If the end of the world is this much fun, then bring it on! James Franco is the host of the party that spirals into hellish chaos – quite literally – when the Earth opens up in Hollywood and swallows up a bunch of A-Listers.
They’re all playing heightened, tripped out versions of themselves in a wild story hatched by Seth Rogen who also co-directed with Evan Goldberg. It sounds self-indulgent, except that they are deemed unworthy of God’s salvation when Judgement Day dawns.
Rogen, Goldberg and Franco previously hit big with Pineapple Express and use their characters in that film as a template for what they might be like in real life. They sit around stoned, spitballing wacky ideas for a sequel just before things get really weird…
Jay Baruchel is the anchor who stands apart from this crowd of Hollywood hipsters – branded as one of Rogen’s “Canadian friends” – and incessantly patronised by Jonah Hill, taking his ‘nice guy’ reputation to the point of nauseating oiliness.
Michael Cera goes the other way, subverting his cosy image and making Charlie Sheen look like a choirboy. Danny McBride is just straight-up obnoxious (also riffing on his part in Pineapple Express) and a crasher at the party because Franco, specifically, didn’t invite him. Alas, they end up in each other’s faces when the fire and brimstone rains down and Franco must batten down the hatches.
Baruchel recognises that this is a disaster of biblical proportions and Goldberg shoots some impressive scenes of grand-scale destruction: massive fiery pits, palm trees flaring up like giant, Roman candles and Ray Harryhausen-style demons prowling the hills for souls to take.
Naturally, the guys at Franco’s place are ripe for the picking, with more sins in the bank than money – and if they had a swear jar in the house, they’d be twice as rich. The colourful language feels apt, however. Hot Tub Time Machine’s Craig Robinson is among the small group of survivors who neatly sums up the problem: “We play tough guys, but we soft as baby s***.”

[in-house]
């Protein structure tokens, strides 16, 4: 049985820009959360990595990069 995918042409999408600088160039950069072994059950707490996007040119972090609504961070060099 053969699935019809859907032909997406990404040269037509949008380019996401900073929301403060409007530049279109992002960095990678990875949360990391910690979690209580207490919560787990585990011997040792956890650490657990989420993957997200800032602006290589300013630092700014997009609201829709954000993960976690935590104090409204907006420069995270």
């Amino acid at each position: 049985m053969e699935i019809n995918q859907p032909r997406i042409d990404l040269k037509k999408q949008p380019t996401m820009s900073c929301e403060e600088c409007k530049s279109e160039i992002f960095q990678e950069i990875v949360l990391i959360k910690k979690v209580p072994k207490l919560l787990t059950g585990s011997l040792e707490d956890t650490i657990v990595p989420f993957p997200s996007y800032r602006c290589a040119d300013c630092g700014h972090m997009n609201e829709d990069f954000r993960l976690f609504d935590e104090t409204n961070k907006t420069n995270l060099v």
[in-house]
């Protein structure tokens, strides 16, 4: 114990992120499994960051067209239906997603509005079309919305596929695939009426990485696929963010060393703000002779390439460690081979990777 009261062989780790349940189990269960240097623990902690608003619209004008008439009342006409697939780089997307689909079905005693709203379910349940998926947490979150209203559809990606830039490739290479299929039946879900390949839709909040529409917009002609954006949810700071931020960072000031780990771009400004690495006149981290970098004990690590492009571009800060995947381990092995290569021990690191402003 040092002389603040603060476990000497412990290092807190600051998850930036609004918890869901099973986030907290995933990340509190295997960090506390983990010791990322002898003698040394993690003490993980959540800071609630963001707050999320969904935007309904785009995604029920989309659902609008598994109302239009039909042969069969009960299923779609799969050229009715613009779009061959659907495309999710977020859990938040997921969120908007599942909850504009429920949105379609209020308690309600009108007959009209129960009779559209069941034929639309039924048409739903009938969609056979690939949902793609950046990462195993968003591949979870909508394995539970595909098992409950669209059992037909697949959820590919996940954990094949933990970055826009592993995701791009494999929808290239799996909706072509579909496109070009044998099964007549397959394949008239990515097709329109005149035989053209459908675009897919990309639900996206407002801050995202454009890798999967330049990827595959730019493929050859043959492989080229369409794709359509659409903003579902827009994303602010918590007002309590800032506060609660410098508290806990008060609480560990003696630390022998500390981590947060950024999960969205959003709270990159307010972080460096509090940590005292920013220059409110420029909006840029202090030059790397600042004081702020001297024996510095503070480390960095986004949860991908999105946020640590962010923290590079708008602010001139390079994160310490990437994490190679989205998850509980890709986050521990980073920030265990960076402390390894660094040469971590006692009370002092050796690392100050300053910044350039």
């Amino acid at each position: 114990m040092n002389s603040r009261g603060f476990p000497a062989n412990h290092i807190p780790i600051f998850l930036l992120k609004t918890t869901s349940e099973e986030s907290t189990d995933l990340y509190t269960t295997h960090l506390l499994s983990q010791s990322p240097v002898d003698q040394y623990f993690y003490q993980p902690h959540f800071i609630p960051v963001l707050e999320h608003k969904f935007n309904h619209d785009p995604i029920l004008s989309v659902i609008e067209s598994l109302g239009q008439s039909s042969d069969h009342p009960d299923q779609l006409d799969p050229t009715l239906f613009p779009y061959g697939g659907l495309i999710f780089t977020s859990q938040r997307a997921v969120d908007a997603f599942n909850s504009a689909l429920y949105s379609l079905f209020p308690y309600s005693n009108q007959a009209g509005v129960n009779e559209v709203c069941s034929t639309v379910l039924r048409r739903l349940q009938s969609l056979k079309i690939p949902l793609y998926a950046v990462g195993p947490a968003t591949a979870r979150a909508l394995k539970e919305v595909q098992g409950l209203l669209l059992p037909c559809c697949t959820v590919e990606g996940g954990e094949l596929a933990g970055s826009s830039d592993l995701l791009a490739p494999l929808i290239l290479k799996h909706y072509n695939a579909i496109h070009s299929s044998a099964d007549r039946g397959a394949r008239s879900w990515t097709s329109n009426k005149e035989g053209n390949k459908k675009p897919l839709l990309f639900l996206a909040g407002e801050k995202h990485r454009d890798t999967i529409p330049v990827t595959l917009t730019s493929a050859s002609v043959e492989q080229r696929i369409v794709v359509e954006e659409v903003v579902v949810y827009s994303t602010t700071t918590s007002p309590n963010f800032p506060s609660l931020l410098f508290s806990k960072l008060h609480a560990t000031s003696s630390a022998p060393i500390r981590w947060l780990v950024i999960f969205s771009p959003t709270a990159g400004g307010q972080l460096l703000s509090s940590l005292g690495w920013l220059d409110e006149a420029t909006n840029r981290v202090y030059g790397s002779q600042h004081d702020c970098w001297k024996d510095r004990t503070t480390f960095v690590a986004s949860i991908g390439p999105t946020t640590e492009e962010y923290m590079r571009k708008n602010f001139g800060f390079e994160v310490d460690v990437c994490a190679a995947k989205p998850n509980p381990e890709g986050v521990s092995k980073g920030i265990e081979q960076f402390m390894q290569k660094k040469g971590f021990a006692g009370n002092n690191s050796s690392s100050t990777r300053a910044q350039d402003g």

Indeed, there’s some girlish screaming, desperate man-hugging and in a brilliant, laugh-out-loud scene (which feels improvised) Franco goes OCD when he finds evidence that McBride has been in his porn stash. In fact, Franco and McBride are the most merciless of the group when it comes to sending themselves up and because of that, they’re easily the funniest.
Perhaps, not surprisingly, Rogen comes across as the most balanced and popular of the gang as Franco, Hill and Baruchel all compete for his approval. But to use Franco’s own parlance, he just ends up looking a bit “douchey”. Of course, deep down, the guys aren’t that bad. Staring into the mouth of madness becomes a lesson on the real meaning of friendship.
That, too, might seem a bit “douchey” given that laughs have been had from seeing them kick a severed head around the floor. But it’s because they’re squeamish. They confess to being as soft as the contents of a baby’s nappy, so a few romantic (or “bromantic”) whims can be forgiven and even, embraced.
Anyway, Rogen and Goldberg sense when they’ve gone too far by going even further in shrewdly judged yet random and outrageously homoerotic finale. It’s the perfect release for the tension that builds towards the end, when the guys are forced out of the house to face their demons.
Rogen and Goldberg give Roland Emmerich a run for his money in those climactic scenes, but it’s all the stuff that’s said and done behind closed doors that really set the screen alight. The chemistry between the guys is smoking hot and wonderfully intoxicating.
This is what makes a comedy classic and if it doesn’t live on forever, there is no hope for humanity.